what is the importance in regulating insulin level
Insulin brings about effects that reduce the blood glucose concentration. If blood glucose concentration is too high then insulin is released from beta cells. However, if the blood glucose concentration drops too low it is important that insulin secretion stops.
8 steps in the control of insulin secretion
- The cell membrane of Beta cells contain both calcium ion channels and potassium ion channels
- The potassium ion channels are normally open and the calcium ion channels are normally closed. Potassium ions diffuse out of the cell making the inside of the cell more negative; at rest the potential difference across the cell membrane is -70mV
- When glucose concentrations outside the cell are high, glucose molecules diffuse into the cell.
- The glucose is quickly used in metabolism to produce ATP
8 steps in the control of insulin secretion 2
- The extra ATP causes the potassium channels to close
- The potassium can no longer diffuse out and this alters the potential difference across the cell membrane- it becomes less negative inside.
- This change in potential difference opens the calcium ion channels.
- Calcium ions enter the cell and cause the secretion of insulin by making the vesicles containing insulin move to the cell surface membrane and with fuse with it, releasing insulin by exocytosis
what is diabetes mellitus?
Diabetes Mellitus is a disease in which blood glucose concentrations cannot be controlled effectively.
describe type 1 diabetes
It is thought to be the result of an autoimmune response in which the body’s own immune system attacks the beta cells and destroys them. It may also result from a viral attack. The body is no longer able to manufacture sufficient insulin and cannot store excess glucose as glycogen.
describe type 2 diabetes
A person with type 2 diabetes can still produce insulin. However, as people age, their responsiveness to insulin declines. This is probably because the specific receptors on the surface of the liver and muscle cells lose their ability to respond to the insulin in the blood. The levels of insulin secreted by the beta cells may also decline. It is thought that anyone who lives long enough will eventually become diabetic . However, certain factors may bring it on earlier
- A diet high in sugars, particularly refined sugars
- Being Asian or Afron Caribbean origin
- Family history
describe the treatment of diabetes
- Type 2 diabetes is usually treated by careful monitoring and control of the diet. Also insulin injections.
- Type one diabetes is treated using insulin injections. The blood glucose concentration must be monitored and the correct does on insulin must be administered to ensure that the glucose concentration remains fairly stable.
describe the function of the human heart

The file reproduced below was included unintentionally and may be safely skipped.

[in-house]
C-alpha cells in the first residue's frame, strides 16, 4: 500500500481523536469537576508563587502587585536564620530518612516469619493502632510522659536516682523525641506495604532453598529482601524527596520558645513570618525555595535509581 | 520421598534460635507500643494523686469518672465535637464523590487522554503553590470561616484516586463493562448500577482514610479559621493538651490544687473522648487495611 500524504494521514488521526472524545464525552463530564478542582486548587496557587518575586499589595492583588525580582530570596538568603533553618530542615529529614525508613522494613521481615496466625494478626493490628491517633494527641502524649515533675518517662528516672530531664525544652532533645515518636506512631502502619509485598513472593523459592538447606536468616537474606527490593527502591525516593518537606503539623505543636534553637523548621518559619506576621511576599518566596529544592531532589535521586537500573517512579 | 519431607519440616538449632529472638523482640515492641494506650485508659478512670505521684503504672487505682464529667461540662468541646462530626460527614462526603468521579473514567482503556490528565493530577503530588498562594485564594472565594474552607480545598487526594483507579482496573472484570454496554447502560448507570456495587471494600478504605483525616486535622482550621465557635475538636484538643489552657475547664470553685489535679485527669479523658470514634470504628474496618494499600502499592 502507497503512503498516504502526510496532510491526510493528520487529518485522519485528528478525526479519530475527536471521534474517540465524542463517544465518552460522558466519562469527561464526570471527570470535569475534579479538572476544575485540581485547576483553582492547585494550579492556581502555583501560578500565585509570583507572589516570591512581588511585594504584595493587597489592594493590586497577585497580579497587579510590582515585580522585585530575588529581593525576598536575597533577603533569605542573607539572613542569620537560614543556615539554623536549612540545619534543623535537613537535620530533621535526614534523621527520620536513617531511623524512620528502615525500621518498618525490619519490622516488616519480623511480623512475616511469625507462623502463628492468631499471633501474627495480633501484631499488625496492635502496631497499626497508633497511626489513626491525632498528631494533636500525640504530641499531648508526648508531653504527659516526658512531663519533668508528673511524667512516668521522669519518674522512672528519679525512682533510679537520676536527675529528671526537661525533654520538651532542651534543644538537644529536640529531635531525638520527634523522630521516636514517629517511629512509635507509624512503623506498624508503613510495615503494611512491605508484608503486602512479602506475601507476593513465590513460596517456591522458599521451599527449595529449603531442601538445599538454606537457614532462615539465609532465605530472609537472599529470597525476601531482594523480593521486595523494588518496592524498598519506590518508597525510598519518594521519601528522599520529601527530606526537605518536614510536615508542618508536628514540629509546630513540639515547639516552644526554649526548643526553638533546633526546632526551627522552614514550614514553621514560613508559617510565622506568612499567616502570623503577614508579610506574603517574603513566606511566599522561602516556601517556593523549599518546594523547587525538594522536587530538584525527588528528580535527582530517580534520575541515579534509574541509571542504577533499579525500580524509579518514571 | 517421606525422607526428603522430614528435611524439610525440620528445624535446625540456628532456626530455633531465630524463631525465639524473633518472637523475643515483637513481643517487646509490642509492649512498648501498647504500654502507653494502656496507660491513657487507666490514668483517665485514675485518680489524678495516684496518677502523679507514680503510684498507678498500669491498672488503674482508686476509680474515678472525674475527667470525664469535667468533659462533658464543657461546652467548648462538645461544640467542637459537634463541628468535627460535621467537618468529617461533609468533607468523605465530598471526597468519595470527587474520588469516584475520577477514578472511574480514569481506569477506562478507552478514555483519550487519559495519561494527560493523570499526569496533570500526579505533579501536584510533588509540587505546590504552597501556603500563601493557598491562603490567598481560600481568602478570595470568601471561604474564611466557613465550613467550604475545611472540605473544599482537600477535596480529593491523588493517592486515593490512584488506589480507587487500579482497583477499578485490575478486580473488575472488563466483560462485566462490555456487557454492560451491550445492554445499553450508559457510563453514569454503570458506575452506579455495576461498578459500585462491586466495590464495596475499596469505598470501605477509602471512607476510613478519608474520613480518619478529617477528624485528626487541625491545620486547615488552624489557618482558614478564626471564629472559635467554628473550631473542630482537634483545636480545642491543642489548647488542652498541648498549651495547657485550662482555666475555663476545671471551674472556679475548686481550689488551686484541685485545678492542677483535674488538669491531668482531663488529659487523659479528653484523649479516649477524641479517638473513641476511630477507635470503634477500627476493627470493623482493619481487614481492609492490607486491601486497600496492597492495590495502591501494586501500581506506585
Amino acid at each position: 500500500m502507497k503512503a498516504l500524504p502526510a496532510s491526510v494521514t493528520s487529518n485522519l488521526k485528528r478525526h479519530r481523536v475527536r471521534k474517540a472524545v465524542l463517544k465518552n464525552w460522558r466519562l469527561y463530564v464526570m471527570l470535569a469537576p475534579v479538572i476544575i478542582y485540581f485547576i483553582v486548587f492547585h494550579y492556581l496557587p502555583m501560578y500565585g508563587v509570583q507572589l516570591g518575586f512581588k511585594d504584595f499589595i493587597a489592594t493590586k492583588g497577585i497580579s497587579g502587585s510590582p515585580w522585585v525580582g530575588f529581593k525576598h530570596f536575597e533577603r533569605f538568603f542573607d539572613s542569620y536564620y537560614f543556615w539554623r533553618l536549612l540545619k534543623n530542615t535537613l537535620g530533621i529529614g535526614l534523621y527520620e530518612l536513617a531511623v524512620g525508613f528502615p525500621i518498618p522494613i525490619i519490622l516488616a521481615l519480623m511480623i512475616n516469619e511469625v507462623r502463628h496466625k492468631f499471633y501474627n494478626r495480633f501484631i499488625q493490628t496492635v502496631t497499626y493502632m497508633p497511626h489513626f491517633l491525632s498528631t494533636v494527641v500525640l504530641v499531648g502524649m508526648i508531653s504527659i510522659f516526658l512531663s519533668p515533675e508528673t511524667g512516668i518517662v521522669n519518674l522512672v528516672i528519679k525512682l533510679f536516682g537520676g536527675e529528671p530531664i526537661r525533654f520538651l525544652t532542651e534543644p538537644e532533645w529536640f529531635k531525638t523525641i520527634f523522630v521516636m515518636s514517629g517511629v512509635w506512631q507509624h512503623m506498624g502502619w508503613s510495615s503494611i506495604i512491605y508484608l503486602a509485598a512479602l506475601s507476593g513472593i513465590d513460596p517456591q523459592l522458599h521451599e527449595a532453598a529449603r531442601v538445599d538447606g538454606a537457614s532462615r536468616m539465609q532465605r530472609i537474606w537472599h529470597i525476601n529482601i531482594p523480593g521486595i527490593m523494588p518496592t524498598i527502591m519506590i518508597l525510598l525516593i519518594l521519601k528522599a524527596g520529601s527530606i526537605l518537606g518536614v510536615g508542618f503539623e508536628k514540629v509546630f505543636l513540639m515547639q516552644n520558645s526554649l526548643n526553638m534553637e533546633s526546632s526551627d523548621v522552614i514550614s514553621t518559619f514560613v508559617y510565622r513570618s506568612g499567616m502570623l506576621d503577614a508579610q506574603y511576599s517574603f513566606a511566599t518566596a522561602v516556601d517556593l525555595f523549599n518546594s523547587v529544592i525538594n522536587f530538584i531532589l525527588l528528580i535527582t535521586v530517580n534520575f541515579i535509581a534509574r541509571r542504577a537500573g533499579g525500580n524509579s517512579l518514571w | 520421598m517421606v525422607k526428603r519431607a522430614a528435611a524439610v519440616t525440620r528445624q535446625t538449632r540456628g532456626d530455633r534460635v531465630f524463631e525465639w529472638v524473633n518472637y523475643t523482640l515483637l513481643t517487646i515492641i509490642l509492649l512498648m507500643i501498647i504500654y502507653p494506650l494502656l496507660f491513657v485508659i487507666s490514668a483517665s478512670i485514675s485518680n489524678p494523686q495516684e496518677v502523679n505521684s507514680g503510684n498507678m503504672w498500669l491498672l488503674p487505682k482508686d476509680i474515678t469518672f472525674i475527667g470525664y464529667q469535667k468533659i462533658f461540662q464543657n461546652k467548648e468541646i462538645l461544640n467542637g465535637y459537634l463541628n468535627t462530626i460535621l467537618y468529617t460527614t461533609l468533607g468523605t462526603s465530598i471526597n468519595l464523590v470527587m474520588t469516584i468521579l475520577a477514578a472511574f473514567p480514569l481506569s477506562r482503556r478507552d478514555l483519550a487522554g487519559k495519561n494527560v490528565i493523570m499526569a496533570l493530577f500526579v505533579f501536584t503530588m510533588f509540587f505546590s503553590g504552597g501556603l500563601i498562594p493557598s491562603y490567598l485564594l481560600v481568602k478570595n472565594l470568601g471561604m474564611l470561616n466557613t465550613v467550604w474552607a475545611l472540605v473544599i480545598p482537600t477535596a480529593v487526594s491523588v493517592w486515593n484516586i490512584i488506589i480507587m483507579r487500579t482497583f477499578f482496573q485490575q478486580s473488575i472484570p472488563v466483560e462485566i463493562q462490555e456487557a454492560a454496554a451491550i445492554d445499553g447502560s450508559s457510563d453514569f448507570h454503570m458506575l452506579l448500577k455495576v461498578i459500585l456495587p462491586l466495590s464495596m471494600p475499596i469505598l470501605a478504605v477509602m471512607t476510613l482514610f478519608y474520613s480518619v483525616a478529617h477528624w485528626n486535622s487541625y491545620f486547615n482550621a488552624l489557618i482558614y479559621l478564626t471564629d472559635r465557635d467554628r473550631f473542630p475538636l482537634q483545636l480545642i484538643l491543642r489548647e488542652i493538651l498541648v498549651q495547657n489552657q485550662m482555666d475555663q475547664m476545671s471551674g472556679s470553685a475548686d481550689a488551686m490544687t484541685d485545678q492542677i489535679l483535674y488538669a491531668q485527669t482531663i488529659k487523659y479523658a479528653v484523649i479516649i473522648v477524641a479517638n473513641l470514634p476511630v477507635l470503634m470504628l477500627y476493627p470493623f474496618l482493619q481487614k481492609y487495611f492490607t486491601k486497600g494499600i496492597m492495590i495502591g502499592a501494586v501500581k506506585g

- The heart pumps blood around the circulatory system
- Blood supplies the tissue with oxygen and nutrients
- It also removes waste products
- The heart must adapt to meet the requirements of the body
three ways in which the heart adapts to supply mor
- Increase the number of beats per minute
- increase the strength of its contractions
- increase the stroke volume
what factors affect the way in which the heart bea
- The heart rate is myogenic- the muscle tissue can initiate its own contractions
- The heart contains its own pacemaker called the sinoatrial node- this is a region of tissue which can initiate an action potential which travels as a wave of excitation over the atria walls, through the atrioventricular node and down the purkyne fibres to the ventricles, causing them to contract.
- The heart is supplied by nerves from the medulla oblongata of the brain. These nerves connect to the SAN. These do not initiate a contraction, but they can affect the frequency of the contractions. Action potentials sent down the accelerator nerve increase the heart rate. Action potentials sent down the vagus nerve reduce the heart rate.
- The heart muscle responds to the presence of the hormone adrenaline in the blood.
interactions between control mechanisms
The heart rate must interact in a coordinated way to ensure that the heart beats at the most appropriate rate. There are many factors that affect the heart rate.
Movement of the limbs is detected by stretch receptors in the muscles. These send impulses to the cardiovascular centre informing it that extra oxygen may soon be needed. This tends to increase heart rate.
When we exercise the muscle produces more carbon dioxide. Some of this reacts with the water in the blood plasma and reduces its PH. The change in PH is detected by chemoreceptor’s in the carotid arteries, the aorta and brain. The chemoreceptor’s send impulses to the cardiovascular centre, which increases the heart rate.
When we stop exercising the concentration of carbon dioxide in the blood falls. This reduces the activity of the accelerator pathway. Therefore the heart rate declines.
Adrenaline is secreted in response to stress, shock, anticipation or excitement. The presence of adrenaline in the blood increases the heart rate. This helps to prepare the body for activity
interactions between control mechanisms
· Blood pressure is monitored by stretch receptors in the walls of the carotid sinus. This is a smaller swelling in the carotid artery. If blood pressure rises to high, perhaps during vigorous exercise, the stretch receptors send signals to the cardiovascular centre. This responds by reducing the heart rate.